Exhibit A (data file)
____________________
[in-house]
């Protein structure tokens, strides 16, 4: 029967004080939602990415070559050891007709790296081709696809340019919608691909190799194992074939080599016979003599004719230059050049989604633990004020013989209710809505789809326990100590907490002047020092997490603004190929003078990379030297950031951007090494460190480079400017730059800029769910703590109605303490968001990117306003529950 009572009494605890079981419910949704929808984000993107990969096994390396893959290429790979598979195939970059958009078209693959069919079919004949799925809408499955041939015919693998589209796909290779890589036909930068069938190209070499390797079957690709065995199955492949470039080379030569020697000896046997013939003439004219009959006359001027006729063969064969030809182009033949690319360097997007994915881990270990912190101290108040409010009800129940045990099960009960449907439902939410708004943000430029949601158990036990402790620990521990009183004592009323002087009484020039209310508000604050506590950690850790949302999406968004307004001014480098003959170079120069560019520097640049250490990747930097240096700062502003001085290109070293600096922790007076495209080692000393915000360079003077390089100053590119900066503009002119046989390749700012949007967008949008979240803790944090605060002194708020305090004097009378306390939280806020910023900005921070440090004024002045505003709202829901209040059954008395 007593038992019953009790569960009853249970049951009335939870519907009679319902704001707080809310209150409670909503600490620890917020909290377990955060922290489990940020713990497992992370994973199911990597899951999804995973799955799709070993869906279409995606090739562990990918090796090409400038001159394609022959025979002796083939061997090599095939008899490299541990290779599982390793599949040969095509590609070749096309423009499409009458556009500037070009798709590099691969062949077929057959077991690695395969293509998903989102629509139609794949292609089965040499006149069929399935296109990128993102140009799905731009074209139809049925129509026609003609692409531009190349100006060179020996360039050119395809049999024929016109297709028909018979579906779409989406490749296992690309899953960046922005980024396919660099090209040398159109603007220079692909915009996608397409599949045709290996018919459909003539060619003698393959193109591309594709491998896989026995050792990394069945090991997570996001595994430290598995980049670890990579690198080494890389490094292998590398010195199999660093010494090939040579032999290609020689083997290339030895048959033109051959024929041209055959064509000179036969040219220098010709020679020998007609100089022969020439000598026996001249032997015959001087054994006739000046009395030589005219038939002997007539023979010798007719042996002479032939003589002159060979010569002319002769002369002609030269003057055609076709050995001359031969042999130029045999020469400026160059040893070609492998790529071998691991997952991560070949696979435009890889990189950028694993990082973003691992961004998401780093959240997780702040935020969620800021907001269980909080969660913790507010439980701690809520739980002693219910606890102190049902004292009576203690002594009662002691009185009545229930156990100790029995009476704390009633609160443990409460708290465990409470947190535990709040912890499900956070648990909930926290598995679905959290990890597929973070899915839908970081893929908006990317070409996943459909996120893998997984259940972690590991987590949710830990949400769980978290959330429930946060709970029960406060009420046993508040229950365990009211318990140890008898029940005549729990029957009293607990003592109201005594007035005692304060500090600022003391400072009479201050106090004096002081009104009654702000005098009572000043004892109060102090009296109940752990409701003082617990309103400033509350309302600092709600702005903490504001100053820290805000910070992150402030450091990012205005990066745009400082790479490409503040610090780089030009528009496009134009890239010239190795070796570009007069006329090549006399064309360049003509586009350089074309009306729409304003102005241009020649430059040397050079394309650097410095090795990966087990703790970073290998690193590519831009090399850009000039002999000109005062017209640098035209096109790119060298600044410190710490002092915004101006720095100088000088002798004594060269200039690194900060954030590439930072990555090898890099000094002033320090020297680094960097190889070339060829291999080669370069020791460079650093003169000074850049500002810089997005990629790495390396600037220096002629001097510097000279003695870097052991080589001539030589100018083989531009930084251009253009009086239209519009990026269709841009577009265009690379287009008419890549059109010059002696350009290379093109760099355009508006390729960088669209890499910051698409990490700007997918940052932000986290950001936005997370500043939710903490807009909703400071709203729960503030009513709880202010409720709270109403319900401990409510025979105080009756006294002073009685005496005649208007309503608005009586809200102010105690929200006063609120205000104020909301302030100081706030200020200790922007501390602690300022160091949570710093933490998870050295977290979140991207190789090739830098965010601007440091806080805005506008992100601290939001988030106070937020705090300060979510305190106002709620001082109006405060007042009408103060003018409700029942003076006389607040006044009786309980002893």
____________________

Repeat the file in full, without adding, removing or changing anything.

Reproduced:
[in-house]
């Protein structure tokens, strides 16, 4: 029967004080939602990415070559050891007709790296081709696809340019919608691909190799194992074939080599016979003599004719230059050049989604633990004020013989209710809505789809326990100590907490002047020092997490603004190929003078990379030297950031951007090494460190480079400017730059800029769910703590109605303490968001990117306003529950 009572009494605890079981419910949704929808984000993107990969096994390396893959290429790979598979195939970059958009078209693959069919079919004949799925809408499955041939015919693998589209796909290779890589036909930068069938190209070499390797079957690709065995199955492949470039080379030569020697000896046997013939003439004219009959006359001027006729063969064969030809182009033949690319360097997007994915881990270990912190101290108040409010009800129940045990099960009960449907439902939410708004943000430029949601158990036990402790620990521990009183004592009323002087009484020039209310508000604050506590950690850790949302999406968004307004001014480098003959170079120069560019520097640049250490990747930097240096700062502003001085290109070293600096922790007076495209080692000393915000360079003077390089100053590119900066503009002119046989390749700012949007967008949008979240803790944090605060002194708020305090004097009378306390939280806020910023900005921070440090004024002045505003709202829901209040059954008395 007593038992019953009790569960009853249970049951009335939870519907009679319902704001707080809310209150409670909503600490620890917020909290377990955060922290489990940020713990497992992370994973199911990597899951999804995973799955799709070993869906279409995606090739562990990918090796090409400038001159394609022959025979002796083939061997090599095939008899490299541990290779599982390793599949040969095509590609070749096309423009499409009458556009500037070009798709590099691969062949077929057959077991690695395969293509998903989102629509139609794949292609089965040499006149069929399935296109990128993102140009799905731009074209139809049925129509026609003609692409531009190349100006060179020996360039050119395809049999024929016109297709028909018979579906779409989406490749296992690309899953960046922005980024396919660099090209040398159109603007220079692909915009996608397409599949045709290996018919459909003539060619003698393959193109591309594709491998896989026995050792990394069945090991997570996001595994430290598995980049670890990579690198080494890389490094292998590398010195199999660093010494090939040579032999290609020689083997290339030895048959033109051959024929041209055959064509000179036969040219220098010709020679020998007609100089022969020439000598026996001249032997015959001087054994006739000046009395030589005219038939002997007539023979010798007719042996002479032939003589002159060979010569002319002769002369002609030269003057055609076709050995001359031969042999130029045999020469400026160059040893070609492998790529071998691991997952991560070949696979435009890889990189950028694993990082973003691992961004998401780093959240997780702040935020969620800021907001269980909080969660913790507010439980701690809520739980002693219910606890102190049902004292009576203690002594009662002691009185009545229930156990100790029995009476704390009633609160443990409460708290465990409470947190535990709040912890499900956070648990909930926290598995679905959290990890597929973070899915839908970081893929908006990317070409996943459909996120893998997984259940972690590991987590949710830990949400769980978290959330429930946060709970029960406060009420046993508040229950365990009211318990140890008898029940005549729990029957009293607990003592109201005594007035005692304060500090600022003391400072009479201050106090004096002081009104009654702000005098009572000043004892109060102090009296109940752990409701003082617990309103400033509350309302600092709600702005903490504001100053820290805000910070992150402030450091990012205005990066745009400082790479490409503040610090780089030009528009496009134009890239010239190795070796570009007069006329090549006399064309360049003509586009350089074309009306729409304003102005241009020649430059040397050079394309650097410095090795990966087990703790970073290998690193590519831009090399850009000039002999000109005062017209640098035209096109790119060298600044410190710490002092915004101006720095100088000088002798004594060269200039690194900060954030590439930072990555090898890099000094002033320090020297680094960097190889070339060829291999080669370069020791460079650093003169000074850049500002810089997005990629790495390396600037220096002629001097510097000279003695870097052991080589001539030589100018083989531009930084251009253009009086239209519009990026269709841009577009265009690379287009008419890549059109010059002696350009290379093109760099355009508006390729960088669209890499910051698409990490700007997918940052932000986290950001936005997370500043939710903490807009909703400071709203729960503030009513709880202010409720709270109403319900401990409510025979105080009756006294002073009685005496005649208007309503608005009586809200102010105690929200006063609120205000104020909301302030100081706030200020200790922007501390602690300022160091949570710093933490998870050295977290979140991207190789090739830098965010601007440091806080805005506008992100601290939001988030106070937020705090300060979510305190106002709620001082109006405060007042009408103060003018409700029942003076006389607040006044009786309980002893």